Wednesday, 25 January, 2017
The first queen of Italy was born in Turin on November 20th, 1851. Eldest daughter of Ferdinand of Savoy Duke of Genoa, younger brother of King Vittorio Emanuele II, and Mary Elizabeth, Princess of Saxony. On April 22nd 1868 she married the future king, Umberto I of Savoy, his first cousin. The wedding gift from the King to the newlyweds: the Royal Villa of Monza, former summer residence of the Habsburg Archduke.
The honeymoon had clear political intentions, conceived as a grand promotional tour throughout the peninsula, in order to strengthen the unity of Italy and present the future sovereign. Settled in Naples, in the residence of Capodimonte, in 1869 she gave birth to her only son, Vittorio Emanuele III.
On January 9 1878, Umberto takes the throne and Margherita became the first queen of Italy. They went to live in the Quirinal Palace in Rome, but also frequently resided in the Royal Villa of Monza, their favorite summer residence. The marriage was unhappy because of the constant infidelities of her husband, who had already started a relationship with an exponent of the Milanese aristocracy, the Duchess Eugenia Attendolo Bolognini in Litta Visconti Arese. Nevertheless Margherita remained with dignity at his side, supporting him politically.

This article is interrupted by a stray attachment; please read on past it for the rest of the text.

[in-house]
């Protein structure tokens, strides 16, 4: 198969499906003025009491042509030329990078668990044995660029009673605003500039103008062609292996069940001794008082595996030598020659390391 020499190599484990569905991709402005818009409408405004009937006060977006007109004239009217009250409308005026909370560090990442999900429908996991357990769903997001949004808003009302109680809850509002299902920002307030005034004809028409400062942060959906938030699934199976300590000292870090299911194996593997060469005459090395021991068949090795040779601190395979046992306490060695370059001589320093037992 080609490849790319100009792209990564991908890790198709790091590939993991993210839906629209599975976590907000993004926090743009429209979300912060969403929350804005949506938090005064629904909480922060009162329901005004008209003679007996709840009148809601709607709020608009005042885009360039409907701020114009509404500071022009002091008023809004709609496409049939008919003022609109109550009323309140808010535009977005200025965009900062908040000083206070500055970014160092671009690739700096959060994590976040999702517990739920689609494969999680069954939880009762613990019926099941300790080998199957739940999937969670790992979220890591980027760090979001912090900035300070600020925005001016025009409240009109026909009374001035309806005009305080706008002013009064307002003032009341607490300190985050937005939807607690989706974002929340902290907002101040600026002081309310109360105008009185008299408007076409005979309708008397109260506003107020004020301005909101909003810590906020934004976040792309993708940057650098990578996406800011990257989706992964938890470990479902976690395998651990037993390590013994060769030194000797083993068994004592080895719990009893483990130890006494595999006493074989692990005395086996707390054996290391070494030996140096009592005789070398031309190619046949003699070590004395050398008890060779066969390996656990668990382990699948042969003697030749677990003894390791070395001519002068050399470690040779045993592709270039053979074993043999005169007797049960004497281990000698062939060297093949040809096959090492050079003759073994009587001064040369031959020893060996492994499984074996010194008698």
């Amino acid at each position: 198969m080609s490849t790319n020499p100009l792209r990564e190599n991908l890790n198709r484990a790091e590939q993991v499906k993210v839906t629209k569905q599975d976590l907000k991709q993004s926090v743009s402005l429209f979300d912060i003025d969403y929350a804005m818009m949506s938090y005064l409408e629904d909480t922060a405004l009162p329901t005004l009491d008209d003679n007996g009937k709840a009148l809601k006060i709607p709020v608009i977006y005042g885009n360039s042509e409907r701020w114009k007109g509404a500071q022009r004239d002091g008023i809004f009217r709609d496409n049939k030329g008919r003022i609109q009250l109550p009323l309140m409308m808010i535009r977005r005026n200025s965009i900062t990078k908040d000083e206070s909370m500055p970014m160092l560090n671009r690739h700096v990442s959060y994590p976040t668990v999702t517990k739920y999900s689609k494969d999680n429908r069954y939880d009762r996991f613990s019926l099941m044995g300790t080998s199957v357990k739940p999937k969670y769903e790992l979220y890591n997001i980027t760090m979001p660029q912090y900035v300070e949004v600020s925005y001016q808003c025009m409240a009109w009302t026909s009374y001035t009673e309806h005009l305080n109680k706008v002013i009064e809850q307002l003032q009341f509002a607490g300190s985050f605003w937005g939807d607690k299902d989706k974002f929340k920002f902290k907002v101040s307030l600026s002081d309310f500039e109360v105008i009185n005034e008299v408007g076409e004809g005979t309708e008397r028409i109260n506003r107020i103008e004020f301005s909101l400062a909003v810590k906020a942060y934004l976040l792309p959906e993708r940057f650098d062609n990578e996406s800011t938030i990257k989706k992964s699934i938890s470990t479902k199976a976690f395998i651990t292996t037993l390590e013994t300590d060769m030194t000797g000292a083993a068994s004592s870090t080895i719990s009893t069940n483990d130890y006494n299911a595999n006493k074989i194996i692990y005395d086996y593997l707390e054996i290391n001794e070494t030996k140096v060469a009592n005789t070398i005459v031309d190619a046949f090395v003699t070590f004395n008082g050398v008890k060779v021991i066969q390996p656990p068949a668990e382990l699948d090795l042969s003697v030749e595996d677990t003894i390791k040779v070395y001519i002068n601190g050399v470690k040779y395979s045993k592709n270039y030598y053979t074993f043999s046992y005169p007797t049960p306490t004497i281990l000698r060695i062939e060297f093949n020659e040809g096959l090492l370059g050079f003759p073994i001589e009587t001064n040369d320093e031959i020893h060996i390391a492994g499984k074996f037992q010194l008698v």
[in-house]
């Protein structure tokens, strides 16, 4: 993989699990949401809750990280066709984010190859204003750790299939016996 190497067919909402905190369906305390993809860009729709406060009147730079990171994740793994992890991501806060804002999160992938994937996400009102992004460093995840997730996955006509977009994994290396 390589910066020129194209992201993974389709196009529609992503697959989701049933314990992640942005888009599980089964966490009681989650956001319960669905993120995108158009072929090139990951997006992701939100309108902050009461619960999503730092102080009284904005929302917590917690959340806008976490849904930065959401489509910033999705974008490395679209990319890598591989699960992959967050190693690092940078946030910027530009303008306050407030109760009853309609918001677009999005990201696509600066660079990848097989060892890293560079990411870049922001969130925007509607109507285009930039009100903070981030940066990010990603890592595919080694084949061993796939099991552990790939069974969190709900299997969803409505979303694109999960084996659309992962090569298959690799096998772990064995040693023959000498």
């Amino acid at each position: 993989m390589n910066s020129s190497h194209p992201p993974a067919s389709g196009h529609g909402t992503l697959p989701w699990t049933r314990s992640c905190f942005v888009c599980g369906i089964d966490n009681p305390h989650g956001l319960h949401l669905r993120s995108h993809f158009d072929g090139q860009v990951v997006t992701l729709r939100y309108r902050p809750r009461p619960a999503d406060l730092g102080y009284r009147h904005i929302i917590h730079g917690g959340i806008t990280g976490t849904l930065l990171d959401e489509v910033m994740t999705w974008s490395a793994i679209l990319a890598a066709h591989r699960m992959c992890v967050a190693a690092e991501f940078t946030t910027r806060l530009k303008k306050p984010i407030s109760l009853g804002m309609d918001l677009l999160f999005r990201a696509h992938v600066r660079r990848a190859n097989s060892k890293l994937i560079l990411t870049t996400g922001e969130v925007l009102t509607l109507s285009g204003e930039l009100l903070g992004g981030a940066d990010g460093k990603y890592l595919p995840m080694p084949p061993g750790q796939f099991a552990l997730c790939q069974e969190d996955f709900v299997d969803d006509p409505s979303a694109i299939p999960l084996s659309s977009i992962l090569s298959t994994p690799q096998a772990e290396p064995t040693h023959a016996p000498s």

Smart, stylish and sensible to the arts, she was a very popular queen loved by her people. Equipped with political intuition she gave a decisive contribution to the construction of national identity of the ruling house, gaining appreciation also from the republican Carducci, who dedicated the poem Alla Regina d’Italia (To the queen of Italy). A cult of the queen began; the life at court was brilliant and the so-called "Marguerite style" extended to all aspects of life, from food to clothing.
The 29th July 1900 Umberto and Margherita were visiting Monza, invited by the sports club Forti e Liberi to reward various athletes. At 22.30 of that day, at the end of an athletic event, the king was killed by the anarchic Gaetano Bresci, just in front of the Villa. On the 11th of August 1900, the throne passed to her son, who became King Vittorio Emanuele III, and Margherita discreetly adapted to the queen mother's role, passing the scene to the daughter in law, Elena.
She died in Bordighera in 1926 and is buried in the Pantheon.